My mindfulness training and practice have been boring at times. Very. Boring.
During shall we say, less interesting times, my mind is an embarrassingly tedious place, ruminating about Amazon Prime shows, replaying conversations over and over in my head, and frequently varying what actually happened so that I can, in my imagination, change the outcome.
What is that about?
As it turns out, it's just what the mind does. And without mental training that allows you to observe what it does and then do something about that, well, it's what the mind will continue to do.
Mindfulness = Awareness
Mindfulness is a practice that gives you the ability to watch, real-time, what is occurring in your own mind that is the cause of your mental anguish.
This is kind of binary notion. Either you can recognize thoughts as objects--the contents of your consciousness--or you can't. And once you can, there's a decoupling that becomes possible. Our thoughts are coupled with our emotions--they have emotional consequences. As a result, every moment that you identify with your thoughts is a moment you create anxiety within your own body and you don't need to. Anxiety is not inevitable.
You Are Not Your Thoughts
Thoughts are merely objects you can pay attention to and minimize the emotional impact they have, if you know how to. But this isn't a skill you accidentally happen upon; you have to train.
Each moment, you have the same tools available to you that I have and that your neighbor has. But the three of us don't necessarily equally know how to use them or even know that they exist.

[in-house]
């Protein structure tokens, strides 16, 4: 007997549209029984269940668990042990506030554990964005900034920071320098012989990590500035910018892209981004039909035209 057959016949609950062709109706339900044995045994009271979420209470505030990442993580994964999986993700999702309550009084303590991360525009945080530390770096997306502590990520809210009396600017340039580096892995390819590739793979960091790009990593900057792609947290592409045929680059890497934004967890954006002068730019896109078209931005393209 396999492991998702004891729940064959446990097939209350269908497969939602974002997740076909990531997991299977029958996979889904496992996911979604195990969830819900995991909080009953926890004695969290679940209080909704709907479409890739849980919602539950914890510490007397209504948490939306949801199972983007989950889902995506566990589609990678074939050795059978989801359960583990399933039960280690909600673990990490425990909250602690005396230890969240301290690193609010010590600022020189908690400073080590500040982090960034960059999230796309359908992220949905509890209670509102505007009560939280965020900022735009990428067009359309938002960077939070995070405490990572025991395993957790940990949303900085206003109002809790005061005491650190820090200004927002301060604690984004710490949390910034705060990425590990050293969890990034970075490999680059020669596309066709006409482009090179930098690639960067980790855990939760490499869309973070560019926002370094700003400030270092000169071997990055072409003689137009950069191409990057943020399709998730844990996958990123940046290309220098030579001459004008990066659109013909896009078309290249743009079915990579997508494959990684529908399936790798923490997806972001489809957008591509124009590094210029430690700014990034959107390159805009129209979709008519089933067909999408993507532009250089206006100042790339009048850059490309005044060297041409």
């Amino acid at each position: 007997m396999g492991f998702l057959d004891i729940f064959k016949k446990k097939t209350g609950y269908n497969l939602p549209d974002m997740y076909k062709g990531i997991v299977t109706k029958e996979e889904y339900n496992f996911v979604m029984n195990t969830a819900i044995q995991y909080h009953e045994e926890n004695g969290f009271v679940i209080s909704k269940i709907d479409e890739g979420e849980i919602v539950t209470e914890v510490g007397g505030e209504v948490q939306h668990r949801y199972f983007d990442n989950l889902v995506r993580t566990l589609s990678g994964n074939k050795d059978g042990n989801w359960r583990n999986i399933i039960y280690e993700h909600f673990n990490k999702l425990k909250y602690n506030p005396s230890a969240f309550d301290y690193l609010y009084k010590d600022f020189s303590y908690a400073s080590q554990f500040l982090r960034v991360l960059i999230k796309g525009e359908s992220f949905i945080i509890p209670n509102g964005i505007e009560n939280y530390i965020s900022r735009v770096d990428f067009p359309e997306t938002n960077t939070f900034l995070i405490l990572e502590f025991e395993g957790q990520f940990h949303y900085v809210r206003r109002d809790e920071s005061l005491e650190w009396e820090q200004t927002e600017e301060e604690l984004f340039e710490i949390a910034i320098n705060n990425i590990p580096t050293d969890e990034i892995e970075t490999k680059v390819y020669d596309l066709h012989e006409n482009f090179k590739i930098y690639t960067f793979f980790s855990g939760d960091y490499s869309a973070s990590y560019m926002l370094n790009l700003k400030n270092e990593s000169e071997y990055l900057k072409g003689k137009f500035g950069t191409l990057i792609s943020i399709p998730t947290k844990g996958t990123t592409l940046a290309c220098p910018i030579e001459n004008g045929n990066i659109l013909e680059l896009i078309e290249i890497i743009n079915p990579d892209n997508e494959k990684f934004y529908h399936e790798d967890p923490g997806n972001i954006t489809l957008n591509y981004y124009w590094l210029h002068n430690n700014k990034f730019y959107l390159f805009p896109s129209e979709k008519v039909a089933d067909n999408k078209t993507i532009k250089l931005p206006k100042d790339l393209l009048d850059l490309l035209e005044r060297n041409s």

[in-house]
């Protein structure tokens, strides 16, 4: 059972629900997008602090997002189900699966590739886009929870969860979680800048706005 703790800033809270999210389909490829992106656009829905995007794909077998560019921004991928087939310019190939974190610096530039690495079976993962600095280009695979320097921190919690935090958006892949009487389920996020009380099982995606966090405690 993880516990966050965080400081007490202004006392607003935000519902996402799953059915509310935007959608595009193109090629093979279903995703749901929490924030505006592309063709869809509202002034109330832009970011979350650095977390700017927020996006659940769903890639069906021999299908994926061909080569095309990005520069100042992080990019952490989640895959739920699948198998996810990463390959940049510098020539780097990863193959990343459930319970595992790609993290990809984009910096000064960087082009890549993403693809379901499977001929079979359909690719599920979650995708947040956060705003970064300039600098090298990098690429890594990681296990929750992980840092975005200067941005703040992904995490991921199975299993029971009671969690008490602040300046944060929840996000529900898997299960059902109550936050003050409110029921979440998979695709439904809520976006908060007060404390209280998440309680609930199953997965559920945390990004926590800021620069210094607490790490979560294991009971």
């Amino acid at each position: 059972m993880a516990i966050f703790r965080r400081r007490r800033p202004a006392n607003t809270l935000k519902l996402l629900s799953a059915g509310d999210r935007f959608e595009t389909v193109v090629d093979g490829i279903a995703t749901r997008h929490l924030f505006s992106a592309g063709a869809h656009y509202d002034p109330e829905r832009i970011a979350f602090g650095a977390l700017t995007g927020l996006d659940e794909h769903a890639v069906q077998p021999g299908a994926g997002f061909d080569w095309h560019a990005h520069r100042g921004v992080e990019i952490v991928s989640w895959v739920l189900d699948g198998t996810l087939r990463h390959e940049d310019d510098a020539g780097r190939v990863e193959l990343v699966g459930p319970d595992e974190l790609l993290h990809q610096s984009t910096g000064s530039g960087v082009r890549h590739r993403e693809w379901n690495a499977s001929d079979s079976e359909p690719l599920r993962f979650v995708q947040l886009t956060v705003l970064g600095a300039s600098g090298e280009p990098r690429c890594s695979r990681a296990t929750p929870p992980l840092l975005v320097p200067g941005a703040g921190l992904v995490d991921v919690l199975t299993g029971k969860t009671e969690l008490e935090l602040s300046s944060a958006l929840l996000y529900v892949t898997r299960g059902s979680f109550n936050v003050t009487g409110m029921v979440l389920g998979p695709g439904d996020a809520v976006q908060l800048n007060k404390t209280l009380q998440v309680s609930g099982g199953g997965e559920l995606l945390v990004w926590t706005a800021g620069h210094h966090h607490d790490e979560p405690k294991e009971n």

We All Create Our Minds
We become what we practice from moment to moment. The way we cognitively and emotionally respond to stress is synonymous with our habits of thought and emotion.
We have all been doing something, moment to moment, with our experience. What have you been doing? What habitual reactions do you fortify each day? What do you do with your attention?
Mindfulness Isn't As Boring Right Now
In a way, the Covid-19 pandemic is the moment I've been training for. I observe thoughts that become anxiety, as they are coupled with emotions. Mental anguish--suffering--can be the result if I'm not paying attention. And sometimes I'm not, and an unwitnessed thought is playing in the background of my day and its resulting anxiety infiltrates my interactions. You can imagine what comes next. It rhymes with: moments I would like to do over.
It's never too late to learn about the nature of your mind and train yourself--empower yourself with the skills--to decrease your own suffering and improve your well-being and relationships.
I will be offering a few Introductions to Mindfulness-Based Stress Reduction (MBSR) soon, and starting another course, via Zoom, in about a month. If you are MBSR-curious, drop me a note at firstname.lastname@example.org.